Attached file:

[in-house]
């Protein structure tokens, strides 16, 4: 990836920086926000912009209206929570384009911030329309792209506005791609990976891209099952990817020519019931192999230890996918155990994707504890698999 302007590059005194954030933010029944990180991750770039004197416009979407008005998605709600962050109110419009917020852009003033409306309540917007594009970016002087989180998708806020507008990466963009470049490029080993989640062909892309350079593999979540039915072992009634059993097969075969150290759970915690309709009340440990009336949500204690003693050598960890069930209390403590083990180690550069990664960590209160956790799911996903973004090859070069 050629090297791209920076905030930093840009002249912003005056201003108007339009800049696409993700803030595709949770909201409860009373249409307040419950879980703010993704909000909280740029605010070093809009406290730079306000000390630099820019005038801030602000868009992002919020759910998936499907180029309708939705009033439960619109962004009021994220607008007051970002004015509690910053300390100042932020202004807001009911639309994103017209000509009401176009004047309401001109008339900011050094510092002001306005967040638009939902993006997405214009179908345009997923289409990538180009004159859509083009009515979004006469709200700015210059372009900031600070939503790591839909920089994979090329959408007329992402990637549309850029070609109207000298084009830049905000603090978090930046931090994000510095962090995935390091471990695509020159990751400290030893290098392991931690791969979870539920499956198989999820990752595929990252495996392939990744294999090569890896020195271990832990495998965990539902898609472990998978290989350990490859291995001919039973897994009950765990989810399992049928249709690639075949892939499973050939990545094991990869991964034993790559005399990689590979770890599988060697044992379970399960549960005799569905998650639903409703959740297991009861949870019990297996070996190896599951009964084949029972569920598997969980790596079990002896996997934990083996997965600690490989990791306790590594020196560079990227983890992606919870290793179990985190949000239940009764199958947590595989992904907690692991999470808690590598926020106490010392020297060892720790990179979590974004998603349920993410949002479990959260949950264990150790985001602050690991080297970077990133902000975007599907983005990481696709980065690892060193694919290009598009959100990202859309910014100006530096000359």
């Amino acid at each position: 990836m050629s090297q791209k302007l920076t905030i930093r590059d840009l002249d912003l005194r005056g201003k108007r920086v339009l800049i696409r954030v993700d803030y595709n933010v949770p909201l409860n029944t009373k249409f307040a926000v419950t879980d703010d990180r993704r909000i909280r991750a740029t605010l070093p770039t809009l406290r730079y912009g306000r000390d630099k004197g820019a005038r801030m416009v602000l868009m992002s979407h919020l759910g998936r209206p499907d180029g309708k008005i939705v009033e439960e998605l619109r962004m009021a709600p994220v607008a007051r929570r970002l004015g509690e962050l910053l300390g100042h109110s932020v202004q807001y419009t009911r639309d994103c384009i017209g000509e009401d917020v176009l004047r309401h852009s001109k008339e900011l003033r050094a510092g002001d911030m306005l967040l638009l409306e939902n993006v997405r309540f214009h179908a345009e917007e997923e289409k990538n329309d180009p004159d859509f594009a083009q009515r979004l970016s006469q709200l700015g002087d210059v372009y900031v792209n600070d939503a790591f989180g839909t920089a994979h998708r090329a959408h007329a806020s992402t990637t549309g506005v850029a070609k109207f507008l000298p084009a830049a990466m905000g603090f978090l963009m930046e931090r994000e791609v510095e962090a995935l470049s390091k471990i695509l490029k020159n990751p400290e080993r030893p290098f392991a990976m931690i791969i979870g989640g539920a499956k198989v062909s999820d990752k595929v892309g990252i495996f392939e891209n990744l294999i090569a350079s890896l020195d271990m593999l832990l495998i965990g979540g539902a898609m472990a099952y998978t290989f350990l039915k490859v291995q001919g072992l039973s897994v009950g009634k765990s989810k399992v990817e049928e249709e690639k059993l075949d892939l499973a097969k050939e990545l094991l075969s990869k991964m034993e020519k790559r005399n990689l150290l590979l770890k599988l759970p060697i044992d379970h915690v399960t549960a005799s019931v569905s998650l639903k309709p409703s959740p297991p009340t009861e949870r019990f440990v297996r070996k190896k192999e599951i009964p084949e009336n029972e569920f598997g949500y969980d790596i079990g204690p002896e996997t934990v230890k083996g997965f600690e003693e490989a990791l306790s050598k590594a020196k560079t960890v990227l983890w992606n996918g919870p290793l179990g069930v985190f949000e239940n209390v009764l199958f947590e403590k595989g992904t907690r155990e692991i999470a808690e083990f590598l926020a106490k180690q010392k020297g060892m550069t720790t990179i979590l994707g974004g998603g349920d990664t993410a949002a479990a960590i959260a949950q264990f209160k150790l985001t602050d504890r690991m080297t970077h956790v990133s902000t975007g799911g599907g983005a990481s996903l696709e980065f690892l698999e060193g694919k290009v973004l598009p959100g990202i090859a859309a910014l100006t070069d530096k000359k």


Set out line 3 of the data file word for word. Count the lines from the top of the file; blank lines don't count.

């Amino acid at each position: 990836m050629s090297q791209k302007l920076t905030i930093r590059d840009l002249d912003l005194r005056g201003k108007r920086v339009l800049i696409r954030v993700d803030y595709n933010v949770p909201l409860n029944t009373k249409f307040a926000v419950t879980d703010d990180r993704r909000i909280r991750a740029t605010l070093p770039t809009l406290r730079y912009g306000r000390d630099k004197g820019a005038r801030m416009v602000l868009m992002s979407h919020l759910g998936r209206p499907d180029g309708k008005i939705v009033e439960e998605l619109r962004m009021a709600p994220v607008a007051r929570r970002l004015g509690e962050l910053l300390g100042h109110s932020v202004q807001y419009t009911r639309d994103c384009i017209g000509e009401d917020v176009l004047r309401h852009s001109k008339e900011l003033r050094a510092g002001d911030m306005l967040l638009l409306e939902n993006v997405r309540f214009h179908a345009e917007e997923e289409k990538n329309d180009p004159d859509f594009a083009q009515r979004l970016s006469q709200l700015g002087d210059v372009y900031v792209n600070d939503a790591f989180g839909t920089a994979h998708r090329a959408h007329a806020s992402t990637t549309g506005v850029a070609k109207f507008l000298p084009a830049a990466m905000g603090f978090l963009m930046e931090r994000e791609v510095e962090a995935l470049s390091k471990i695509l490029k020159n990751p400290e080993r030893p290098f392991a990976m931690i791969i979870g989640g539920a499956k198989v062909s999820d990752k595929v892309g990252i495996f392939e891209n990744l294999i090569a350079s890896l020195d271990m593999l832990l495998i965990g979540g539902a898609m472990a099952y998978t290989f350990l039915k490859v291995q001919g072992l039973s897994v009950g009634k765990s989810k399992v990817e049928e249709e690639k059993l075949d892939l499973a097969k050939e990545l094991l075969s990869k991964m034993e020519k790559r005399n990689l150290l590979l770890k599988l759970p060697i044992d379970h915690v399960t549960a005799s019931v569905s998650l639903k309709p409703s959740p297991p009340t009861e949870r019990f440990v297996r070996k190896k192999e599951i009964p084949e009336n029972e569920f598997g949500y969980d790596i079990g204690p002896e996997t934990v230890k083996g997965f600690e003693e490989a990791l306790s050598k590594a020196k560079t960890v990227l983890w992606n996918g919870p290793l179990g069930v985190f949000e239940n209390v009764l199958f947590e403590k595989g992904t907690r155990e692991i999470a808690e083990f590598l926020a106490k180690q010392k020297g060892m550069t720790t990179i979590l994707g974004g998603g349920d990664t993410a949002a479990a960590i959260a949950q264990f209160k150790l985001t602050d504890r690991m080297t970077h956790v990133s902000t975007g799911g599907g983005a990481s996903l696709e980065f690892l698999e060193g694919k290009v973004l598009p959100g990202i090859a859309a910014l100006t070069d530096k000359k």